•The value of investing in a just public health-care system has never been as starkly obvious, for never before have entire countries been brought to their knees by one disease. To be sure, there have been far deadlier epidemics which continue to kill many more people than COVID-19 but they, like HIV, diarrhoeal diseases and tuberculosis, have mostly killed the poor and the marginalised, outside the conscious radar of those in power. More to the point, no previous epidemic brought the engines of the economy to a standstill. If some poor chaps died of a horrible disease in some godforsaken slum, C-grade town or village in the back of beyond, the stock market could not care less. However, on this occasion, for the first time, the wealthy and the powerful in their urban palaces have found themselves marooned. And their high-tech doctors and “super-specialist” hospitals can do little to rescue them.

On universal coverage

•What differentiates countries which have been able to pick themselves up and start walking within a few months after their first case was detected from those, like ours, which remain mired in the muck, is the commitment by both the state and civil society to the principles of universal health coverage. To be fair, if universal health coverage was conflated with the simple existence of a publicly financed health-care system, then India, like the United States and Brazil, can already boast to have met this goal. However, this is not what universal health coverage means in spirit: only a system which all people, rich and poor, those in power and those who are powerless, can rely on to be given care with the same quality regardless of their station in society, can be truly considered “universal”.

A question of quality

•Such a universal health coverage system does not exist in India, or the U.S. or Brazil, where more than half the population, concentrated in the upper income groups, seeks health care in the fee-for-service private sector. The private sector in India provides almost 80% of outpatient and 60% of inpatient care, as a result of which falling ill is one of the most important contributors to indebtedness in the country. While the government’s much heralded insurance scheme does buffer a segment of our population, the very poor, from impoverishment due to hospital admissions, outpatient care which comprises the bulk of health-care expenditure remains untouched. Whereas universal health coverage is recognised by many countries as a strategy to empower people to lift themselves out of poverty and as a foundation of sustainable development, health care in India has become a leading cause of poverty. The fact that, despite this knowledge, the majority of our people prefer private care, is a damning testimonial to their experiences of the public health-care system.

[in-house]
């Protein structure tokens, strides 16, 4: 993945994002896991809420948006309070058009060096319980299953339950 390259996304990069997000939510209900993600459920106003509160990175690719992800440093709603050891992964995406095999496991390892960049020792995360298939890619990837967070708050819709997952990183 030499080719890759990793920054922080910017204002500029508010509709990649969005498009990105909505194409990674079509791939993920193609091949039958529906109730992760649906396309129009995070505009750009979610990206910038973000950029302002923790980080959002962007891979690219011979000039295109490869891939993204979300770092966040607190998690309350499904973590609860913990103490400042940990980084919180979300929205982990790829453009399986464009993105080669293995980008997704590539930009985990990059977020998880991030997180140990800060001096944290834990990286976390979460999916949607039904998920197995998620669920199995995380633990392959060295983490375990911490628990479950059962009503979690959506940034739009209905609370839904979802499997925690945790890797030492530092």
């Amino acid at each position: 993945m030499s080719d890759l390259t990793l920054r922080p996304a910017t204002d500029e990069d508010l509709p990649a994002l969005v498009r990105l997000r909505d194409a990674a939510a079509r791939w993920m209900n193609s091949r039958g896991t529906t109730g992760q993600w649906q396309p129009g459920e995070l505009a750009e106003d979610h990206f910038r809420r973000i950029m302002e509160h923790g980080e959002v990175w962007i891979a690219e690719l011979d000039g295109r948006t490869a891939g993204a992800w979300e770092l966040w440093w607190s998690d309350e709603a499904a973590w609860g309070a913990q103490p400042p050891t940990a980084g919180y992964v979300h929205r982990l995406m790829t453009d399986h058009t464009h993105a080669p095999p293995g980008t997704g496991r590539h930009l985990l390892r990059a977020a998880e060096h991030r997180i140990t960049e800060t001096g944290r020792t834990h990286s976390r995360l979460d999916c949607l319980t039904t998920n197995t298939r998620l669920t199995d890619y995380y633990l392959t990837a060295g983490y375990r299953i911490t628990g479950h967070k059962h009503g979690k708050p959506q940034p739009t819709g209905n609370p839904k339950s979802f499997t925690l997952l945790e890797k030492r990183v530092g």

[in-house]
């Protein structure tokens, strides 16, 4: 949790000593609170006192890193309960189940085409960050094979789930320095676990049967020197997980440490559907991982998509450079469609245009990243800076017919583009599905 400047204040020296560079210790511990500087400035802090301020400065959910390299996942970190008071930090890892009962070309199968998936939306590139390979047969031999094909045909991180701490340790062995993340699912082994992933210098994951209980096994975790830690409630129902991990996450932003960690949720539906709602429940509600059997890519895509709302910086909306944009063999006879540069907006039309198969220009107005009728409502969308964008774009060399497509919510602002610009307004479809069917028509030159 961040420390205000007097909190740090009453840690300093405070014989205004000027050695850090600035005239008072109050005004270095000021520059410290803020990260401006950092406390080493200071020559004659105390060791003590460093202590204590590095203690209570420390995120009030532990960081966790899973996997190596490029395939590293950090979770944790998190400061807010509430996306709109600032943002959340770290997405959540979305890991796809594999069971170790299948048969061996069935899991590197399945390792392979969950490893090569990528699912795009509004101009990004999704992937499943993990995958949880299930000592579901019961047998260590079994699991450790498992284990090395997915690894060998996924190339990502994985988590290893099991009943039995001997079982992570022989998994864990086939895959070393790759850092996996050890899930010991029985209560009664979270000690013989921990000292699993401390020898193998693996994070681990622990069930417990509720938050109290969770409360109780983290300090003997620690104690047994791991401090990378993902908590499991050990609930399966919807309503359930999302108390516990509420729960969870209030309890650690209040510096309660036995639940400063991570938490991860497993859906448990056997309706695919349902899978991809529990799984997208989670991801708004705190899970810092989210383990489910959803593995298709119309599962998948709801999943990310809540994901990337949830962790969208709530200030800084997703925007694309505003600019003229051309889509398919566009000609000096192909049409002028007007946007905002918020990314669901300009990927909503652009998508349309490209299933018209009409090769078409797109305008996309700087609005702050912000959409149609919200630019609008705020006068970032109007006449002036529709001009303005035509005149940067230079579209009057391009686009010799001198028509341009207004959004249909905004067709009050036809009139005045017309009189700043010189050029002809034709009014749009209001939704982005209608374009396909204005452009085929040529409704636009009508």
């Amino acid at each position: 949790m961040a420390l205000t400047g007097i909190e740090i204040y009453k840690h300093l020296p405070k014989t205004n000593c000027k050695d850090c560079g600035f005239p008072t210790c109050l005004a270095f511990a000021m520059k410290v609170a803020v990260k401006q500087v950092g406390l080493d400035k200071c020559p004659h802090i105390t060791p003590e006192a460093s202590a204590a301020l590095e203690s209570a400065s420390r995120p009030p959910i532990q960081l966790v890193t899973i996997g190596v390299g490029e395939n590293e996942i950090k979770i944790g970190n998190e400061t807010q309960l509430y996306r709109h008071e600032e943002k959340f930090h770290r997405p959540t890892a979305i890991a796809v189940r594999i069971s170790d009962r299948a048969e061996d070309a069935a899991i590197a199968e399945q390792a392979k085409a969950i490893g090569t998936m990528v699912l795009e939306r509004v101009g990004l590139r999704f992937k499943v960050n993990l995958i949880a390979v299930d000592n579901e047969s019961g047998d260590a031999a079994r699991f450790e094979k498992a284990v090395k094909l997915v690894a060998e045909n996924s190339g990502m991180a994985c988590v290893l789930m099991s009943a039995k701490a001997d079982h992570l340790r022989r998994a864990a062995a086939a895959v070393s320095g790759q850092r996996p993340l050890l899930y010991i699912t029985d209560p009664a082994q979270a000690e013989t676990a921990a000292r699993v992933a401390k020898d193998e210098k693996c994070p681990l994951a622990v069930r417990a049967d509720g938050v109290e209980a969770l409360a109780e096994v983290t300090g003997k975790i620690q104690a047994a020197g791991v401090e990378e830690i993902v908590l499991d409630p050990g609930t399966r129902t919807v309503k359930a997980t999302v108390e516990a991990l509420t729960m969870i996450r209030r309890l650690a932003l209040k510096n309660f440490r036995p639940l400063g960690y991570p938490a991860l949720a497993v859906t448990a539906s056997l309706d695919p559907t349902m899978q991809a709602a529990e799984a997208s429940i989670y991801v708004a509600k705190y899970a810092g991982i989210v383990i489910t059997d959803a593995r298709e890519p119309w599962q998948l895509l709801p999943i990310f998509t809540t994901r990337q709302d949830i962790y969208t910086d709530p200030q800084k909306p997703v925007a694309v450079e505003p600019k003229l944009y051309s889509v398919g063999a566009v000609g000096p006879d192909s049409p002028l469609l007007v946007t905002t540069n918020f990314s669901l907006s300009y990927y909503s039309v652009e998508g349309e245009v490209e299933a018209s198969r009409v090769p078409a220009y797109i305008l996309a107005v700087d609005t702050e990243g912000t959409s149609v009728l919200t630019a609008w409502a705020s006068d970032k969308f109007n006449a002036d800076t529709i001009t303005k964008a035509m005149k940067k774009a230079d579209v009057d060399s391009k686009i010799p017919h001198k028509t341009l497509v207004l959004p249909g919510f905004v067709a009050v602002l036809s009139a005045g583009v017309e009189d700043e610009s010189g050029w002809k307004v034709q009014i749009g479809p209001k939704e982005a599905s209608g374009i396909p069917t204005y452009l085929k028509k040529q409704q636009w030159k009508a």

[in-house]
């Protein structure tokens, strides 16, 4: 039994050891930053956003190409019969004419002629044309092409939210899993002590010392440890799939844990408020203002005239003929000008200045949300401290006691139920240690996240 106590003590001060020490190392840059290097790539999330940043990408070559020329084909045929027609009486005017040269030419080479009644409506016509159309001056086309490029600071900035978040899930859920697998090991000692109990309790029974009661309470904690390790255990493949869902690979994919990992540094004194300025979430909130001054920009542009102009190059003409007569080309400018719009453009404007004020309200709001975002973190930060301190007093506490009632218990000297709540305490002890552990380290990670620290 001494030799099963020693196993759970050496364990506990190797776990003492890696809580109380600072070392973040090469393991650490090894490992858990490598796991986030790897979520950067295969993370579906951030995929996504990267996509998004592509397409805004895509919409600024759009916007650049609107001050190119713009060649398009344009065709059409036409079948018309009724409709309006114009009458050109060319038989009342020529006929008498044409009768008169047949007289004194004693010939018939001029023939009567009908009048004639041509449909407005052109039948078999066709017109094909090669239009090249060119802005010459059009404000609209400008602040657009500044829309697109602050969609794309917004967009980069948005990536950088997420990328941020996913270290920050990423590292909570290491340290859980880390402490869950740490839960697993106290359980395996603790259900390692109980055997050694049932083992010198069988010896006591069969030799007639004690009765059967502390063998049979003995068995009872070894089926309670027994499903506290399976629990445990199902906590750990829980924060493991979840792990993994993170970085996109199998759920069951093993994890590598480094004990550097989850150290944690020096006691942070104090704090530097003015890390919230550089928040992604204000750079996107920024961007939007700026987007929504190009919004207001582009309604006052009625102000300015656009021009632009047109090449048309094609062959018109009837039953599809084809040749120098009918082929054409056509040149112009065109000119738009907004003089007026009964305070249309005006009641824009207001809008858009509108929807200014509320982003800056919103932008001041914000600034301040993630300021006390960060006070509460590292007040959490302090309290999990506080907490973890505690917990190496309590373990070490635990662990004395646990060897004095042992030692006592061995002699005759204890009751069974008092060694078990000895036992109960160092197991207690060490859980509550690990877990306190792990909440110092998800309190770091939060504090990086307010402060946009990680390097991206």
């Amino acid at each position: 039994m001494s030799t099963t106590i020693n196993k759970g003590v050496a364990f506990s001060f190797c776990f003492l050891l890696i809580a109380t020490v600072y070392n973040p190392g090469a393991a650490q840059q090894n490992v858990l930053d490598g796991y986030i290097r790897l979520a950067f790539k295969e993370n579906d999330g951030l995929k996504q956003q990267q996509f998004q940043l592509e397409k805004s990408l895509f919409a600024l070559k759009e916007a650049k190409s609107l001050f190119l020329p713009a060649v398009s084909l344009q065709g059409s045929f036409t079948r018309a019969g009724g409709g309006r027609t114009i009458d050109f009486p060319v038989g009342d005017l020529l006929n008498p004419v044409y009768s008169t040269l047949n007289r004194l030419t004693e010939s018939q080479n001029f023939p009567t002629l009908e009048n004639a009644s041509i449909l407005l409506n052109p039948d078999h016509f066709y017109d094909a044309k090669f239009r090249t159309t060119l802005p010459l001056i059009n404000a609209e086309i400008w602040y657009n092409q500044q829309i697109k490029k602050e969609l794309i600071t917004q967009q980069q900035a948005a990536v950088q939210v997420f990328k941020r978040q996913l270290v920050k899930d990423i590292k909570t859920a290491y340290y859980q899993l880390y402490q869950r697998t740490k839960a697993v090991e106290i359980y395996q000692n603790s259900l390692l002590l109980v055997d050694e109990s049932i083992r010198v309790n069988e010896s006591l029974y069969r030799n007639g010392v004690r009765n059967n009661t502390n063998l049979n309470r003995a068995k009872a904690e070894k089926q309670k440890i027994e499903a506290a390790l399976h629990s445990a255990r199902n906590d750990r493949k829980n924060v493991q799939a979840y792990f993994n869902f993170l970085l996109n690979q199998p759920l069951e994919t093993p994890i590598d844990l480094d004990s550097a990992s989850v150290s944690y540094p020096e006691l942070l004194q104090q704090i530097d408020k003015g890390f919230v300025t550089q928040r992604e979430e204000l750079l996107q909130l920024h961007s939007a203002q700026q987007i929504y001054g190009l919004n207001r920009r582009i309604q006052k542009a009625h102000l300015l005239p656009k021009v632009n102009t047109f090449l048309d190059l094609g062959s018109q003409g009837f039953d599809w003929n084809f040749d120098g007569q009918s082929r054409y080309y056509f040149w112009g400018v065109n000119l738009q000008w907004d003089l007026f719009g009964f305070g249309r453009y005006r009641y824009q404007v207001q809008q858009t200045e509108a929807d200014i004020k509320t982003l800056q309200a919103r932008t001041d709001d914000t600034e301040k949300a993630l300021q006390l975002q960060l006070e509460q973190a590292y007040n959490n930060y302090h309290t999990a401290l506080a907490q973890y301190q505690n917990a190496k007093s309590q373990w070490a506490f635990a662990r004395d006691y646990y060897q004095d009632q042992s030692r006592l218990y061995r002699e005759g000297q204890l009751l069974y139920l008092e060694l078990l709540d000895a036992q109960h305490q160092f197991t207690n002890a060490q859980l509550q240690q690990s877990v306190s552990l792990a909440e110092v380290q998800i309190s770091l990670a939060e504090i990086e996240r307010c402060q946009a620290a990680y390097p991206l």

•I have often heard the titans of corporate medicine in India justify their costs by arguing that these are much cheaper than in the U.S. or Europe; such comparisons are ridiculous as they are oblivious of the fact that India’s per capita income places us as one of the poorest countries in the world. But beyond the clearly visible ills of the wholesale commercialisation of health care, there are a host of other challenges to realising universal health coverage, from the standards of our infrastructure to the honesty and competency of health-care workers which contribute to the abysmal quality of care, in both the private and public sectors.

•The pandemic has brought the scandalous quality of our health-care system into sharper relief as our daily diet of front-page headlines alternates between the numbers of dead on the one hand with stories of pigs roaming freely and the absence of doctors in public hospitals to shameless profiteering and refusal to care by private hospitals on the other. The proclivity of doctors to irrational medical procedures and drug prescriptions, the lack of dignity with which the poor are cared for, and the legendary levels of corrupt practices across the health-care system are well documented.

•At the heart of this pathetic state of affairs is the complete lack of accountability of either the private or public sector, and the absence of the stewardship role of the state in ensuring justice and quality of health care for all its citizens. It comes as no surprise that there is a fundamental breakdown of trust between civil society and the health-care system, exemplified at its most extreme by violence against health-care providers. Fixing the rot will need structural reforms far beyond the top-down “missions” and knee-jerk punitive actions which have dominated our policy-making for over 70 years. But for this to happen, we will need a broad coalition across the political establishment and civil society, in particular the wealthy and ruling classes, to demand change.

A historic opportunity

•For the first time, I see the possibility of this happening, as economists, business leaders and politicians who were wont to view the public health-care system as a charitable cause to address disease and death of the poor, to be attended to as a footnote to the task of building our economy, can finally witness as clear as daylight how a dysfunctional, fragmented and unaccountable health-care system will ultimately destroy the economy itself. Even if the pandemic has hit the poor the hardest, it has also crippled the nation. But we need more than just new money for while health care is the wisest investment for the economy, such an investment must be accompanied by a social compact that the same system caters to all. This philosophy of universal health coverage is already practised in diverse ways, including engagement of the private sector, by scores of countries. I cannot imagine a more historic opportunity for India to join that illustrious club.

📰 Shaping the digital world

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National Education Policy 2020: All You Need to Know

The Union Cabinet on Wednesday approved the New Education Policy (NEP). One of the major decision, the Cabinet has renamed the Ministry of Human Resource and Development (MHRD) as the Ministry of Education.
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Yojana Magazine August 2020 (English) Pdf Download

Yojana Magazine August 2020 (English) Pdf Download